DeKoster devotes an entire chapter to this topic, an excerpt of which is available at the Oikonomia blog. Those who set wages have an “awesome obligation,” DeKoster writes, and their conscience must balance a host of factors, all pushing toward a variety of goals, including (1) the best product, (2) the best working conditions, (3) the best wage for everyone involved, and (4) “reflecting the best efforts at every job, to be sold at the lowest price compatible with the requirements.” In balancing all of this, the executive also heeds transcendent signals, whether through ethics or spiritual discernment. (more…)

detroit-neighborhood“The Bible has a rich desert theology…He will cause rivers to flow, even in desert conditions.” –Christopher Brooks

Pastor Christopher Brooks and Evangel Ministries have demonstrated a unique model of urban ministry in Detroit, focusing not just on meeting immediate needs through traditional channels, but on fostering a vision of long-term, whole-life discipleship.

In a talk for the Oikonomia Network, Brooks offers invaluable perspective from his years of ministry, concluding that the gospel has the power to bring economic flourishing to impoverished communities. Poor communities are very similar to deserts, Brooks explains, where people feel trapped by the elements and desperate from the thirst. “These feelings of fear and vulnerability, and feeling overwhelmed, is exactly what the poor feel on a daily basis,” he says.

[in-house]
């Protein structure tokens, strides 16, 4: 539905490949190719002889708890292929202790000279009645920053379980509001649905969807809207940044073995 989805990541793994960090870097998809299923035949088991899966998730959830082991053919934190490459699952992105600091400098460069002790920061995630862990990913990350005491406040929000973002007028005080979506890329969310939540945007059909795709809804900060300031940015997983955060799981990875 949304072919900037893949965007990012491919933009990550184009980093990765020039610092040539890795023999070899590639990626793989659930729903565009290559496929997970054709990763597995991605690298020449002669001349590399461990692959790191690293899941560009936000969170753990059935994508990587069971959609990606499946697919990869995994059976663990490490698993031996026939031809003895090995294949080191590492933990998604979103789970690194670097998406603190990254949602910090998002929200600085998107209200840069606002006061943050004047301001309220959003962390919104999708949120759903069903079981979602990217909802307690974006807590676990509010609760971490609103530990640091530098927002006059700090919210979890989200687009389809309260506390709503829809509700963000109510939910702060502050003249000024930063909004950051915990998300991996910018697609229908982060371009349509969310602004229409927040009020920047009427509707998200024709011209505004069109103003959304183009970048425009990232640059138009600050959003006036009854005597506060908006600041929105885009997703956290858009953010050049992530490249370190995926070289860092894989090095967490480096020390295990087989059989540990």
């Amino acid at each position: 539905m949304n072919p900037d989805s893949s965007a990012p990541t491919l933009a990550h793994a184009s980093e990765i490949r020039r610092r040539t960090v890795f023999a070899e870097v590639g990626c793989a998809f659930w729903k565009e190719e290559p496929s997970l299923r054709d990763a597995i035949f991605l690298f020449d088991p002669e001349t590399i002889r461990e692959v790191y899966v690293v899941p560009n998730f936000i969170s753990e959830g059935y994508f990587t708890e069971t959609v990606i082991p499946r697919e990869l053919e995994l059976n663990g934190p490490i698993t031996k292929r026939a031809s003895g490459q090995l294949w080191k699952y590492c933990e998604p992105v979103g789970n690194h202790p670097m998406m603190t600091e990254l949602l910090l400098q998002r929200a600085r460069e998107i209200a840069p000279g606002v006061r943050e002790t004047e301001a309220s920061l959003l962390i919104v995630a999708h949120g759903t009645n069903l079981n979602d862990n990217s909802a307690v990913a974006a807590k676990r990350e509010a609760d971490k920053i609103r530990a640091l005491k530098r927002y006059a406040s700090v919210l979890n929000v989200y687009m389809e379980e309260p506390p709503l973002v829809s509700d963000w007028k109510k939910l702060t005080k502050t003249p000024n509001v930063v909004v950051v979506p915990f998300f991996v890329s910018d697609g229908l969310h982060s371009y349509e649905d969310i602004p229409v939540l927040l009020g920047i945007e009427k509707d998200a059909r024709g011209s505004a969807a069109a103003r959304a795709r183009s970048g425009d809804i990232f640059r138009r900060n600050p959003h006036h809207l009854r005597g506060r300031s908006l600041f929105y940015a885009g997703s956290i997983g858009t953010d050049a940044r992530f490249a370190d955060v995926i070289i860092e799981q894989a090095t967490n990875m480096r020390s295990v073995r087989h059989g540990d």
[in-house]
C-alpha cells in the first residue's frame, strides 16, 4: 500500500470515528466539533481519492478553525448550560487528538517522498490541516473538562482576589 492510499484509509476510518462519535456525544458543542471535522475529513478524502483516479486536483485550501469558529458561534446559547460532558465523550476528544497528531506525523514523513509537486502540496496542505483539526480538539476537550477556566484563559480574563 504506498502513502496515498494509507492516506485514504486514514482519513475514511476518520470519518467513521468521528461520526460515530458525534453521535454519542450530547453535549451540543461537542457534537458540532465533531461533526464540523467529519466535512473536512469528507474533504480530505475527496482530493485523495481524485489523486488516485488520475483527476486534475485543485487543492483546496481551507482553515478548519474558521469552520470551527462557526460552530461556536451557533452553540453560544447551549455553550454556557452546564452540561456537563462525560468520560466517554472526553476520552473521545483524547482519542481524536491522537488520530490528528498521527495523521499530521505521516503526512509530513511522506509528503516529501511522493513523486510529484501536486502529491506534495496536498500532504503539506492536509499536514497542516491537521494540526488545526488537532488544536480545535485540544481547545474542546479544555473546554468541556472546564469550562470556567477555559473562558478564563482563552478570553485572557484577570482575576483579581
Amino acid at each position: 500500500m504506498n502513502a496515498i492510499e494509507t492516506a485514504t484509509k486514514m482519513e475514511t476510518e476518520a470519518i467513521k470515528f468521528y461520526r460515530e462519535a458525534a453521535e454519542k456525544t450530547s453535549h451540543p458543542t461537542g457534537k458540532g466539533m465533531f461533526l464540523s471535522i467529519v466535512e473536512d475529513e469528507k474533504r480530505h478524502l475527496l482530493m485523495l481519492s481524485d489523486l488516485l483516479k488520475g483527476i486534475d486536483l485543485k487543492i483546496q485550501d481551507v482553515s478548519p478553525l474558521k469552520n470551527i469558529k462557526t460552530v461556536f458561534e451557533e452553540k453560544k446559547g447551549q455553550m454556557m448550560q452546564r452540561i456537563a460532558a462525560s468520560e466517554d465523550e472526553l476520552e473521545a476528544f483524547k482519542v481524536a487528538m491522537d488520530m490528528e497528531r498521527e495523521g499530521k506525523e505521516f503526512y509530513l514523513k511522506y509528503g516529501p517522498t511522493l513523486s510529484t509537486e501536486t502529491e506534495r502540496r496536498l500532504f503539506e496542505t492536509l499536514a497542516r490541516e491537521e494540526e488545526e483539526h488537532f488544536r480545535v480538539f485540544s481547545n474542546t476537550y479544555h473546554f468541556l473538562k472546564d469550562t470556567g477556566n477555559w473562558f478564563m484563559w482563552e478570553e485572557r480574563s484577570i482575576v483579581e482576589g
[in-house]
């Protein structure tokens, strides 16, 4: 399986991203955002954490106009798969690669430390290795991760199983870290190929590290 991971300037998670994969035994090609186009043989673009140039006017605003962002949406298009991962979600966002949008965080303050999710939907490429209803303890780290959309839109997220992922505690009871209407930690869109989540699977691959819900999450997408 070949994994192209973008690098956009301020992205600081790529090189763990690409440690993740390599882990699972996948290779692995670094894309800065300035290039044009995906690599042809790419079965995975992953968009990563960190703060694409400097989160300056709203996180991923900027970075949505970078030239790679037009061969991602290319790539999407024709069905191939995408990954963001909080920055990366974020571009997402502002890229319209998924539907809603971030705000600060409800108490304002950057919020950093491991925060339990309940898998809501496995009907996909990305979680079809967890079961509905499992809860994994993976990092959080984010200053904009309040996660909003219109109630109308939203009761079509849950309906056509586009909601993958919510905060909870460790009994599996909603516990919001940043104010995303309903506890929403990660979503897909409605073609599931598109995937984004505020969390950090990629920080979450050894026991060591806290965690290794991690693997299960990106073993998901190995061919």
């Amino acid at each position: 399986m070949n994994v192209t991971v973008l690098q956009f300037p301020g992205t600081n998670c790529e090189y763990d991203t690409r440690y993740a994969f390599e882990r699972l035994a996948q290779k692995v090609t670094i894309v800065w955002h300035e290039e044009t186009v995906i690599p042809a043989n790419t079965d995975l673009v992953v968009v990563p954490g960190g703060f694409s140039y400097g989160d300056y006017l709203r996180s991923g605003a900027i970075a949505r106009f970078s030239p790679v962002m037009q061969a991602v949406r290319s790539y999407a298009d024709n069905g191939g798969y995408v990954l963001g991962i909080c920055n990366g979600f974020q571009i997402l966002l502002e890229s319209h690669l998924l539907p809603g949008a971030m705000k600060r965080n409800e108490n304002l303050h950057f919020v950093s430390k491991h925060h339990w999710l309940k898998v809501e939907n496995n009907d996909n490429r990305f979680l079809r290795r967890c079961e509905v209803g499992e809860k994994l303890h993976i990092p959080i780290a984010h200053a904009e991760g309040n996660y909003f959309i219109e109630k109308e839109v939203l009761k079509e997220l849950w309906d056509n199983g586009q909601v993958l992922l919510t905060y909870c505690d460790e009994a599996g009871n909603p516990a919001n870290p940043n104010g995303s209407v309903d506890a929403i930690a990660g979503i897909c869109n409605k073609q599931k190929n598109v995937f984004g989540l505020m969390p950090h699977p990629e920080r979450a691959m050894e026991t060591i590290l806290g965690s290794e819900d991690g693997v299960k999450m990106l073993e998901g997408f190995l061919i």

The good news is that Christ brings life and liberty to all people and in all places. “We preach a gospel that tells people they don’t have to relocate in order to experience the blessing and flourishing that comes from being in Christ,” Brooks says. “In other words, you shouldn’t have to change zip codes for the gospel to work for you.”

Thus, Brooks and his church have sought not only to meet temporal needs, but to help communities see the gifts and resources they already have, harnessing and connecting them accordingly. This isn’t to say that it’s as easy as strolling into these communities and peeling open a Bible. It begins and continues with close and attentive relationships. (more…)

Marco Rubio has inspired plenty of chin-stroking over his recent remarks about welders earning more than philosophers.

“We need more welders and less philosophers,” he concluded in a recent debate.

The fact-checkers proceeded to fact-check, with many quickly declaring falsehood (e.g. 1, 2). Yet the series of subsequent quibbles over who actually makes how much continue to side-step the bigger issue. Though the liberal arts are indeed important and ought not be viewed simply in terms of “vocational training,” mainstream American culture is certainly fond of pretending as much.

The individualistic  dream-stoking rhetoric, inflated expectations, and subsequent angst have become all too nightmarish a cliche among my generation, joined by ever-increasing attempts to secure more government goodies to keep the machine humming along. Surely there are many who approach the liberal arts with a healthy perspective, but at the same time, the jokes about the barista going for his third Master’s degree aren’t exactly jokes.

Rather than approaching each individual as a creative person with unique gifts and educational aspirations, we continue to pretend that one vocational or educational track ought to apply to all. At the same time, rather than approaching the so-called “job market” as an ecosystem of creativity and collaboration, filled with countless human needs waiting to be met, we revert to thinking only of ourselves, self-constructing our preferred vocational destinies while we move through the college assembly line. (more…)